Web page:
Guest  

 
Search: 
Search By: SubjectAbstractAuthorTitleFull-Text

 

Showing 1 through 5 of 287 records.
Pages: Previous - 1 2 3 4 5 6 7 8 9 10 11 12 13 ... 58 - Next  Jump:
2016 - ICA's 66th Annual Conference Pages: unavailable || Words: unavailable || 
Info
1. Pfeuffer, Alexander., Lu, Xinyu. and Zhang, Yiran. "Viewer Responses to YouTube Product Reviews: The Role of Sponsorship Disclosure and Viewers’ Expectancy" Paper presented at the annual meeting of the ICA's 66th Annual Conference, Hilton Fukuoka Sea Hawk, Fukuoka, Japan, Jun 09, 2016 Online <APPLICATION/PDF>. 2020-02-22 <http://citation.allacademic.com/meta/p1108208_index.html>
Publication Type: Conference Paper/Unpublished Manuscript
Review Method: Peer Reviewed
Abstract: This study examined whether sponsorship disclosure in YouTube product reviews or the interaction between disclosure and viewers’ expectancy of YouTube affects attitudes towards the advertised product, the reviewer, and YouTube. A sample of 192 undergraduate students was recruited at a large Midwestern university and exposed to an online survey experiment. It was found that sponsorship disclosure or its interaction with expectancy did not have a significant effect on the aforementioned attitudes. The study did determine, however, that, consistent with Expectancy Violations Theory (EVT), expectancy of YouTube exhibited a positive relationship with attitudes towards the advertised product. It also suggested a similar relationship between expectancy and YouTube vloggers. This study represents a contribution to the eWOM literature in the domain of social media advertising and an expansion of EVT to a social media advertising context. It also provides insights into viewer responses to sponsored YouTube product reviews for various stakeholders.

2011 - International Communication Association Pages: unavailable || Words: 7563 words || 
Info
2. McKinley, Christopher. "Examining Underlying Processes of Viewer Involvement as Predictors of Television Viewers’ Binge Drinking Perceptions" Paper presented at the annual meeting of the International Communication Association, TBA, Boston, MA, May 25, 2011 Online <PDF>. 2020-02-22 <http://citation.allacademic.com/meta/p484829_index.html>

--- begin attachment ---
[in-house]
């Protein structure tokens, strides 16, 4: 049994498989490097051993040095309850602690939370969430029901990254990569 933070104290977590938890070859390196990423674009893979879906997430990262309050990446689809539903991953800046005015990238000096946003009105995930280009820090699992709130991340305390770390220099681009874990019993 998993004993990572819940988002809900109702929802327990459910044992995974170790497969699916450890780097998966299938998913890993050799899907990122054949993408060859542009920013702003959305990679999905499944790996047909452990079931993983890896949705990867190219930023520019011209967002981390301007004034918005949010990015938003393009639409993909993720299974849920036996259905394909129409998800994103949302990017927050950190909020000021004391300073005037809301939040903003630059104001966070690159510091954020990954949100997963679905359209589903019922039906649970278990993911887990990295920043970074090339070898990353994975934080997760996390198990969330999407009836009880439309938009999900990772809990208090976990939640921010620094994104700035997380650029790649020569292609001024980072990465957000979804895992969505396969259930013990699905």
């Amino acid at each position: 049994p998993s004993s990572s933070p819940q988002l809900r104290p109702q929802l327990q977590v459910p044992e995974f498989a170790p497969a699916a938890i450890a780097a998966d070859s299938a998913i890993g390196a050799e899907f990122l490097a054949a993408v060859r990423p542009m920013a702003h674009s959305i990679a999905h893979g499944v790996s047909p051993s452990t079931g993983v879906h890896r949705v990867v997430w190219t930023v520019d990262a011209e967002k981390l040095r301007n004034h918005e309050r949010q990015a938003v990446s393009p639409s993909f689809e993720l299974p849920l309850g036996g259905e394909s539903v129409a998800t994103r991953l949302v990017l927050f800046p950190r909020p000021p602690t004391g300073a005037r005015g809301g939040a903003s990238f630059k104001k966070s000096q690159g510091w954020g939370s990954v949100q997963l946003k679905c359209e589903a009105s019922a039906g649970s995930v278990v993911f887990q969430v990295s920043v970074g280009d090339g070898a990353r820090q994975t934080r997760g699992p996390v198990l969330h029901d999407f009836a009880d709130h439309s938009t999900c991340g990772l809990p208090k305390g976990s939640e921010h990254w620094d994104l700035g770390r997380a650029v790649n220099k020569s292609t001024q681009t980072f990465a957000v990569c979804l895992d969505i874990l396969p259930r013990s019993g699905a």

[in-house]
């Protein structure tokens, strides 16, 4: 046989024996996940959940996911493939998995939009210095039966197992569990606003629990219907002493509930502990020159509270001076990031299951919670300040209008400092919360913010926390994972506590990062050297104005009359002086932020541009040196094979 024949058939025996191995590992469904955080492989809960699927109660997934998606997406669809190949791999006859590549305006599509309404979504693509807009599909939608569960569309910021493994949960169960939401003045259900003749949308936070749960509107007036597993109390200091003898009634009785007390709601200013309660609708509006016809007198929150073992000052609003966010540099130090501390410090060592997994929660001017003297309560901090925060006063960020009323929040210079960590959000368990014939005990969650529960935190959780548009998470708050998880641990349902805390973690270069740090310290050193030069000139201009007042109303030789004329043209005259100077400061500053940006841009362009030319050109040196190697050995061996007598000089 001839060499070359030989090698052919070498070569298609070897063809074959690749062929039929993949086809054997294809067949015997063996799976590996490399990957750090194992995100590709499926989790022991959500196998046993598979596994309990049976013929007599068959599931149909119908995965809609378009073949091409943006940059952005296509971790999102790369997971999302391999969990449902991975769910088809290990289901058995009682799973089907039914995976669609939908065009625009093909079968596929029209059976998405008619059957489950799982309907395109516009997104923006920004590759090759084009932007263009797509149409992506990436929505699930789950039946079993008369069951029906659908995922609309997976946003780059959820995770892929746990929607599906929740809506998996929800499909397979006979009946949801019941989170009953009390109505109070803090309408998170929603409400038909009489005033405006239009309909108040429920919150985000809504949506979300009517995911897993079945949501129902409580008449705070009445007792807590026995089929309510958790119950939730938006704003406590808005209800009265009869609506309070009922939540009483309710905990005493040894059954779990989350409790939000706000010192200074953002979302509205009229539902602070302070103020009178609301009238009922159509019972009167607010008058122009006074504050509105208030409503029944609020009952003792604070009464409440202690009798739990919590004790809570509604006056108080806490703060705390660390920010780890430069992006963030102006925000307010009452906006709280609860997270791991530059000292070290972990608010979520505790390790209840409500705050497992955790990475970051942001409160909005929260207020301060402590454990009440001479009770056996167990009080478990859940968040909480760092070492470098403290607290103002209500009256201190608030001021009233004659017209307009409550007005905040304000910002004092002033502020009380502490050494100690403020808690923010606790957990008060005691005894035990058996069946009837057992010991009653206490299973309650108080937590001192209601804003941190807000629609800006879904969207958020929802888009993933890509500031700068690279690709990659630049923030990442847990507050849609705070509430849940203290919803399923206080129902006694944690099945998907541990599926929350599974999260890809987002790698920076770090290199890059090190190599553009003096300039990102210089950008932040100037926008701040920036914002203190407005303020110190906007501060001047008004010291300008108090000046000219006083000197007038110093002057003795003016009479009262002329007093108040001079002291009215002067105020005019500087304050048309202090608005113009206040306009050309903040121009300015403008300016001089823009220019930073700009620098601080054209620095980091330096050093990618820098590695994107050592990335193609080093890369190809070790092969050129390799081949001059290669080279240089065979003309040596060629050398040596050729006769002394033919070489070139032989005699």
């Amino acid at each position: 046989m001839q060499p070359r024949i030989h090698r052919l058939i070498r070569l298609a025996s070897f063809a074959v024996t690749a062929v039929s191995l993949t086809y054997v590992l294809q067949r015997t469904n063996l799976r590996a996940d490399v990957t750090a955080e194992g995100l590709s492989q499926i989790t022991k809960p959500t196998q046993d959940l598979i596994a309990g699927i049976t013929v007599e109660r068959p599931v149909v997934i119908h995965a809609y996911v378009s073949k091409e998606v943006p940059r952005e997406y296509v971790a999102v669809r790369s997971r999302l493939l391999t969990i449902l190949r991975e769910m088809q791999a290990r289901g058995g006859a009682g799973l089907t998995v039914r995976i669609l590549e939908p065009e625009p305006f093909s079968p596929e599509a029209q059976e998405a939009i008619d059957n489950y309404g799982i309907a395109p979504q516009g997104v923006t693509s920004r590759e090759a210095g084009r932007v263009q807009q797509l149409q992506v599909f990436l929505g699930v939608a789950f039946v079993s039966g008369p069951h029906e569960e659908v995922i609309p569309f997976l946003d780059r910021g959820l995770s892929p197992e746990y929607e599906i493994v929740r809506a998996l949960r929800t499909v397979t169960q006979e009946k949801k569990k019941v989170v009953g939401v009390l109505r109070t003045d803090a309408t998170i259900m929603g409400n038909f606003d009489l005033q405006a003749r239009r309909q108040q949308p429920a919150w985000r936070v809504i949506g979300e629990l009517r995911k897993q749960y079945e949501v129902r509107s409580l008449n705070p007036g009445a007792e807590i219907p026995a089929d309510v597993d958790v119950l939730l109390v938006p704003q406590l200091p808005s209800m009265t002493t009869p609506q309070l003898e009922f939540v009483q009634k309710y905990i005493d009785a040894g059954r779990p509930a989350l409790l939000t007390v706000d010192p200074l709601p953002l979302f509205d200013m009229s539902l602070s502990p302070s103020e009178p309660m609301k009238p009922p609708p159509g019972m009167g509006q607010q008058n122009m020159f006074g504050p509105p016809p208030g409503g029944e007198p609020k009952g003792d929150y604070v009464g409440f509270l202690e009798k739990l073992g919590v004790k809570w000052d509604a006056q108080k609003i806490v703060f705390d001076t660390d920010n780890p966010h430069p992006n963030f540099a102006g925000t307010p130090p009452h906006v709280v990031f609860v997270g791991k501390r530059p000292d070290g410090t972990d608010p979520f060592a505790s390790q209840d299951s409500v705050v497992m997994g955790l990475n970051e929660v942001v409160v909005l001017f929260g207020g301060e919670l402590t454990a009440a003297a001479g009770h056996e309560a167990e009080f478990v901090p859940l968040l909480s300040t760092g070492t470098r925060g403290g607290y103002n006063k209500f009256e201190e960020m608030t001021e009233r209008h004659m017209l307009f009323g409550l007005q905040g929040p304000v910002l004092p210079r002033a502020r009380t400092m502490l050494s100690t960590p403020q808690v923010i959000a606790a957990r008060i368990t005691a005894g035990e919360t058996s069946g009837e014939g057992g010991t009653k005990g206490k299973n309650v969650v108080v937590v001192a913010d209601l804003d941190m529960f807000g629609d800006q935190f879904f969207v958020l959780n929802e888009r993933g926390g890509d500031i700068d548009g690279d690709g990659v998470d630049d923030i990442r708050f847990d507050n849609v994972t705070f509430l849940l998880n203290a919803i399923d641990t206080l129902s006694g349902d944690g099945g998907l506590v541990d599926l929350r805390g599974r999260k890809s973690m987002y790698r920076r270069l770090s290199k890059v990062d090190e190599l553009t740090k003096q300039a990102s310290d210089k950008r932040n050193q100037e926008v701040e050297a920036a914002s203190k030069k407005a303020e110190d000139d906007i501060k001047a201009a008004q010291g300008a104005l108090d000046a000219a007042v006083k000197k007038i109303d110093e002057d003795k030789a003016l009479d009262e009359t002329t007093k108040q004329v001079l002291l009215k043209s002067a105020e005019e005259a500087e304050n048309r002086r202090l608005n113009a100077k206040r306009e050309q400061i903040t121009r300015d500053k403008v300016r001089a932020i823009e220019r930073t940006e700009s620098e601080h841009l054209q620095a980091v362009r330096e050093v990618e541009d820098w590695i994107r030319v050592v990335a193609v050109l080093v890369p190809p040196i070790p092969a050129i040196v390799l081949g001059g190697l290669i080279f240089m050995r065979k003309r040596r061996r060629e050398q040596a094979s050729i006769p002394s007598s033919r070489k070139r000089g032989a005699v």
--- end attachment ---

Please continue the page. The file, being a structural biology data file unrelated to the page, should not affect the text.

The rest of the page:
Publication Type: Conference Paper/Unpublished Manuscript
Review Method: Peer Reviewed
Abstract: Drawing from transportation theory and social cognitive theory, this study examined how the interrelationships between specific processes of viewer involvement help explain the impact of exposure to an entertainment program on viewer binge drinking perceptions. Contrary to predictions, the relationship between transportation and viewer binge drinking perceptions did not partially flow through character identification. Surprisingly, while transportation was positively associated with socially responsible binge drinking beliefs, character identification was negatively associated with such perceptions. Furthermore, there was no evidence that priming perceived similarity prior to exposure influenced viewer involvement during exposure. However, results showed that priming perceived similarity affected levels of perceived vulnerability following exposure, indicating that viewer involvement during entertainment programming exposure may cause changes in viewer beliefs. Overall, this study suggests that while viewer involvement does impact viewer health beliefs, the process underlying these effects remains unclear.

2012 - International Communication Association Pages: unavailable || Words: 8388 words || 
Info
3. Paek, Hye-Jin., Hove, Thomas. and Jeon, Jehoon. "Social Media for Message Testing: Linking Viewer Responses With Message, Producer, and Viewer Influence on YouTube" Paper presented at the annual meeting of the International Communication Association, Sheraton Phoenix Downtown, Phoenix, AZ, May 24, 2012 Online <PDF>. 2020-02-22 <http://citation.allacademic.com/meta/p555125_index.html>
Publication Type: Conference Paper/Unpublished Manuscript
Review Method: Peer Reviewed
Abstract: To explore the feasibility of social media for message testing, this study links favorable viewer responses to antismoking videos on YouTube with the videos’ message characteristics (MSV and appeals), producer types, and viewer rating as a social influence. With multilevel modeling, a content analysis of 7561 viewers’ comments to antismoking videos is linked to a content analysis of 87 antismoking videos. Based on a cognitive response approach, viewer comments are classified and coded as message-oriented thought, video feature-relevant thought, and audience-generated thought.
The three logistic mixed models indicate that videos with high MSV with absence of humor appeals, and videos produced by lay individuals were positively associated with favorable viewer responses. But videos produced by lay individuals may work negatively if coupled with these message features. Also, efforts to understand audience responses to the messages could be enhanced by considering nuance cues.

Pages: Previous - 1 2 3 4 5 6 7 8 9 10 11 12 13 ... 58 - Next  Jump:

©2020 All Academic, Inc.   |   All Academic Privacy Policy